A NATIONAL park is being urged to throw out a Guisborough homes scheme.

Opposition to the plans for Home Farm gathered pace this week as members of the North York Moors planning committee prepared to consider the issue.

Dr Ashok Kumar MP registered a strong protest to proposals to convert barns into homes with office accommodation.

A packed public meeting resolved to fight the scheme to the end.

Guisborough Town Council chairman Coun Brian Whiteley said Guisborough had lost enough green space of late and pledged council support for protests.

The controversial plans have been submitted by Southlands Management, owners of Home Farm, which lies to the south of the town in the national park area.

Occupied by tenant farmer Mr Leslie Wilkinson and his family, Home Farm and its barns are listed buildings.

Dr Kumar, MP for Middlesbrough South and East Cleveland, said: "This proposal has incensed the people of Guisborough. Only a couple of years ago, there was a plan to convert part of the farm into an equestrian centre and this was rejected.

"Now we see a plan which would mean housing in the national park and the loss of valuable listed buildings.

"If the park approved this application, it would also mean the loss of a valuable reminder of the area's rural history in the shape of 19th century hydraulically-driven farm machinery, presently in one of the barns under threat."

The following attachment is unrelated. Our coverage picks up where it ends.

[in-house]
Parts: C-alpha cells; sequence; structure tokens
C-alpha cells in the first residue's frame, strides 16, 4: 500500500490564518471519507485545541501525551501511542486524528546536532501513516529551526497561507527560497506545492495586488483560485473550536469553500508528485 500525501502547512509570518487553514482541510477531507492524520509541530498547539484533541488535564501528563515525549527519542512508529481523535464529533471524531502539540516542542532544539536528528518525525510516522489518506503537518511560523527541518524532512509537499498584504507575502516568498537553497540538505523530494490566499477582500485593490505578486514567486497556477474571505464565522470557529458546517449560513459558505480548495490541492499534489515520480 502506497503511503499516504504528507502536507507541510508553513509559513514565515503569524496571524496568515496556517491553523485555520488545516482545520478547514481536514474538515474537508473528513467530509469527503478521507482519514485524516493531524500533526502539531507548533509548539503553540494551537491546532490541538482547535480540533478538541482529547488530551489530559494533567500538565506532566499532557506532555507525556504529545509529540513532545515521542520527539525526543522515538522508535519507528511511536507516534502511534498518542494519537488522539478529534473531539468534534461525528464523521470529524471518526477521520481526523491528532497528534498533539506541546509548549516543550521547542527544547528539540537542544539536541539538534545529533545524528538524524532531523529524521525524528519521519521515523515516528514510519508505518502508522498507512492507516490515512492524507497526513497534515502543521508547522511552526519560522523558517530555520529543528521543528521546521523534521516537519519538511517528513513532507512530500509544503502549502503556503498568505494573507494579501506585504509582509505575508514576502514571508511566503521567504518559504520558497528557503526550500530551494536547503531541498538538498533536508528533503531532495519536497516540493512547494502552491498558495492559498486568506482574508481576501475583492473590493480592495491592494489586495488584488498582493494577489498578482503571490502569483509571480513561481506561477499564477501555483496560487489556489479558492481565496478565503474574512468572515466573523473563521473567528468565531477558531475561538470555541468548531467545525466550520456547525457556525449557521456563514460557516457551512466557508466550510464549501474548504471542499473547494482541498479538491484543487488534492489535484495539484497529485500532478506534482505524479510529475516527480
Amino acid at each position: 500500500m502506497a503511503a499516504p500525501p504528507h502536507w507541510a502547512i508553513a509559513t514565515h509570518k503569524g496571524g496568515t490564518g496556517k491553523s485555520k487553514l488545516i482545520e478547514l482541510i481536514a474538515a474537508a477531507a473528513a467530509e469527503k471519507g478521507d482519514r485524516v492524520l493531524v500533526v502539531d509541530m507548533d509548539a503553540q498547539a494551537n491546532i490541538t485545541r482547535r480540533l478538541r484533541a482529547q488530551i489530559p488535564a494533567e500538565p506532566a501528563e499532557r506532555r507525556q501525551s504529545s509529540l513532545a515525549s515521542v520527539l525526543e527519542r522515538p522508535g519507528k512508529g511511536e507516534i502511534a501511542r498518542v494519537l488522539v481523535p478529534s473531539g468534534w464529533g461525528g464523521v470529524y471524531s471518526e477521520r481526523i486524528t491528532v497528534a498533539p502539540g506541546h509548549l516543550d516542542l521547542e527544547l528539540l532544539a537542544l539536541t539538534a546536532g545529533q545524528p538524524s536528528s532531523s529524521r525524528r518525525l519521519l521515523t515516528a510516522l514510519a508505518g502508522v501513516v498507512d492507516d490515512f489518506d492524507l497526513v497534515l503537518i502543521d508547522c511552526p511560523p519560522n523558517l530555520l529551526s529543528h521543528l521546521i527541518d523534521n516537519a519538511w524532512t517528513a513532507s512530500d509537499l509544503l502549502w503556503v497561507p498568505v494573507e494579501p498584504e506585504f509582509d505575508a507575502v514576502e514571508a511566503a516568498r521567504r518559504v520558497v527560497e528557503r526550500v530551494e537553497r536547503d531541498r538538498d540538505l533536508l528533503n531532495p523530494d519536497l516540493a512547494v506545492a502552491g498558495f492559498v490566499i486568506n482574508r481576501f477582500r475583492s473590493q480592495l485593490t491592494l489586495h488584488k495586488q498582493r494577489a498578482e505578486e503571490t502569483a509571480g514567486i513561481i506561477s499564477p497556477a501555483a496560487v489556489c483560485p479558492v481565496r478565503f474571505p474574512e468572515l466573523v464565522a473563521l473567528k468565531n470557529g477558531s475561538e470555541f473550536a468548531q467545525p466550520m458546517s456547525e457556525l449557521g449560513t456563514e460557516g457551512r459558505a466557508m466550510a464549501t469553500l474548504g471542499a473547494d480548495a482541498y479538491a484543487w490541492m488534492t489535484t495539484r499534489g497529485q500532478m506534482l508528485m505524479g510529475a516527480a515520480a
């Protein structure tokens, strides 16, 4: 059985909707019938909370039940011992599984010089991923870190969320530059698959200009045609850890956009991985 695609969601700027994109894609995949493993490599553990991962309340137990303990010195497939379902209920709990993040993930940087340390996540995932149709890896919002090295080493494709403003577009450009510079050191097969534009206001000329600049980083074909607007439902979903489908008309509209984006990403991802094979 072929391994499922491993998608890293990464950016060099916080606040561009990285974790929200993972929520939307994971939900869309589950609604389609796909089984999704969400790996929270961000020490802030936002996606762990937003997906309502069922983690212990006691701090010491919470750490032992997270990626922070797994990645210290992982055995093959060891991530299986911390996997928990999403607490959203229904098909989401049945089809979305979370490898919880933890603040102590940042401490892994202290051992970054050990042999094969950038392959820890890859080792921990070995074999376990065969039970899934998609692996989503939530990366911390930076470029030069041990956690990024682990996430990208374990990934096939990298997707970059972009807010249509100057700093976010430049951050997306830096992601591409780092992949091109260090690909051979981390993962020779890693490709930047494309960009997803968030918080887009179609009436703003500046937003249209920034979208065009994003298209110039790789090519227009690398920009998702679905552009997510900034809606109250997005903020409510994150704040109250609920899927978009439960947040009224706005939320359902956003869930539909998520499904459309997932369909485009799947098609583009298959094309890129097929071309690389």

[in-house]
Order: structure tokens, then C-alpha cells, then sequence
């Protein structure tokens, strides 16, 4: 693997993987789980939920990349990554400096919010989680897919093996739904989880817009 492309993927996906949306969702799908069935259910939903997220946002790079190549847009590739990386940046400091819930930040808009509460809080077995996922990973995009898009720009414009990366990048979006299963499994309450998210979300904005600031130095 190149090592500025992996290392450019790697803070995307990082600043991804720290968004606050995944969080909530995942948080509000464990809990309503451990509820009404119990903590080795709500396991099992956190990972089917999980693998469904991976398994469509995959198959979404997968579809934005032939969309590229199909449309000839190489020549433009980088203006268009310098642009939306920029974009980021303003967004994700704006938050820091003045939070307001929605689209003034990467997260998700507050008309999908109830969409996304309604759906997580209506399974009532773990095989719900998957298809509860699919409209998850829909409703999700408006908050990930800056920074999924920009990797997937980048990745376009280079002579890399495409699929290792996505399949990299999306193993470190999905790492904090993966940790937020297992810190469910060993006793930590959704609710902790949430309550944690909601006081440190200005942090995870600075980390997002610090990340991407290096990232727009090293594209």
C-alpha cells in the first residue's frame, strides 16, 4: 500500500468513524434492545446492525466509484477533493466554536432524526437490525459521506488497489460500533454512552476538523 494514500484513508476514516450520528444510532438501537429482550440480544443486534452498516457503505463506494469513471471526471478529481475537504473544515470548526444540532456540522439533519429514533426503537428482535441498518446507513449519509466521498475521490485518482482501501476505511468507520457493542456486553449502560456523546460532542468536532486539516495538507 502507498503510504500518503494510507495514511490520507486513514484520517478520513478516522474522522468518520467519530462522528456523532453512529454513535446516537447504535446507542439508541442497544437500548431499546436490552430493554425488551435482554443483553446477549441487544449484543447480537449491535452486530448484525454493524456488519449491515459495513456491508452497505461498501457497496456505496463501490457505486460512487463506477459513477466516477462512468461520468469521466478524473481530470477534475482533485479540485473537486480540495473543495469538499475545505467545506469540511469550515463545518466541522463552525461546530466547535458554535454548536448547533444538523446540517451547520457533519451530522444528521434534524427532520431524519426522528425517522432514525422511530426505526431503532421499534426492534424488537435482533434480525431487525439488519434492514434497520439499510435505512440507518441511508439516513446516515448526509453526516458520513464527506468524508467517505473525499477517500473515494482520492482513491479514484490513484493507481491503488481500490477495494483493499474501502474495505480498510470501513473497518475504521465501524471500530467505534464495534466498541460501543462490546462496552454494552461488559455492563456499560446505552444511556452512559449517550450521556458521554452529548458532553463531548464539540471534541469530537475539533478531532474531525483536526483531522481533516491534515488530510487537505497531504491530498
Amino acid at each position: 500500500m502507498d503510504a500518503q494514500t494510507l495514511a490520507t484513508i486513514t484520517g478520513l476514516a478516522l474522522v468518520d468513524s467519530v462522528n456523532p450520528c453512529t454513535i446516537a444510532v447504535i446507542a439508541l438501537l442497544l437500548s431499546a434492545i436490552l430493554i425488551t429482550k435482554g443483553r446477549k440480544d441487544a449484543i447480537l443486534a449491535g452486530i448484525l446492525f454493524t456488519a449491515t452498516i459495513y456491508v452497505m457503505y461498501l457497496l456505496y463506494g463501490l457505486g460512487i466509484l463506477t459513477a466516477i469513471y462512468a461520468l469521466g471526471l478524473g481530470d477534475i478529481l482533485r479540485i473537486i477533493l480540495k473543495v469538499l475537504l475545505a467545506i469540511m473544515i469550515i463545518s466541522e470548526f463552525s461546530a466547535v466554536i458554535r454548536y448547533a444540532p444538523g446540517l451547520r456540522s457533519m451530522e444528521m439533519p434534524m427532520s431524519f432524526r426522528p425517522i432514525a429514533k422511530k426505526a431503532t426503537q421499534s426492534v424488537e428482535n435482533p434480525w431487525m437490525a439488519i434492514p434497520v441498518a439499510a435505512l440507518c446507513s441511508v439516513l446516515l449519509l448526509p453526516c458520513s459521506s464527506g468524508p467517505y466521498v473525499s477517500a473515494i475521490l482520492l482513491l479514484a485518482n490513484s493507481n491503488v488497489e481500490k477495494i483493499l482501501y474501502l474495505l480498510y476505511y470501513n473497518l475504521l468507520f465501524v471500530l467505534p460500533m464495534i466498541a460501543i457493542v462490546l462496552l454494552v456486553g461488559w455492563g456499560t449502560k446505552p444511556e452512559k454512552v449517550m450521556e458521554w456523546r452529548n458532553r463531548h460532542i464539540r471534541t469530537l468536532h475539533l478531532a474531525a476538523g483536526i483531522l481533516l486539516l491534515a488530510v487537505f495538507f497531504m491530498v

Dr Kumar thinks the proposal flies in the face of the planning policies of the park and is urging committee members to reject it.

"If, in the teeth of public opposition, they did grant it, I feel it could be the thin end of the wedge for this part of Guisborough's countryside," he said.

Coun Whiteley said: "We are behind any protest on this. There was uproar over plans for an equestrian centre at Home Farm.

"We want Home Farm to be left alone. If that goes, we start encroaching on the moors themselves."

Coun Whiteley said the issue was likely to be discussed at the council's meeting later this month, after first being considered by its planning committee.

More than 200 people crowded into Highcliffe school on Tuesday to get a public protest under way.

Mr John Wright, chairman of the Friends of Home Farm action group, said it was decided that as many people as possible would write to the national park with objections to the scheme.

"We will wage a vigorous campaign to protect Home Farm, the farmer and his family," he said.

The national park's chief planning officer, Val Dilcock, said Dr Kumar's objection was one of a number received by the authority.

"We are considering all the views and will be preparing a report for the planning committee members," she said.

The application will be considered later this month.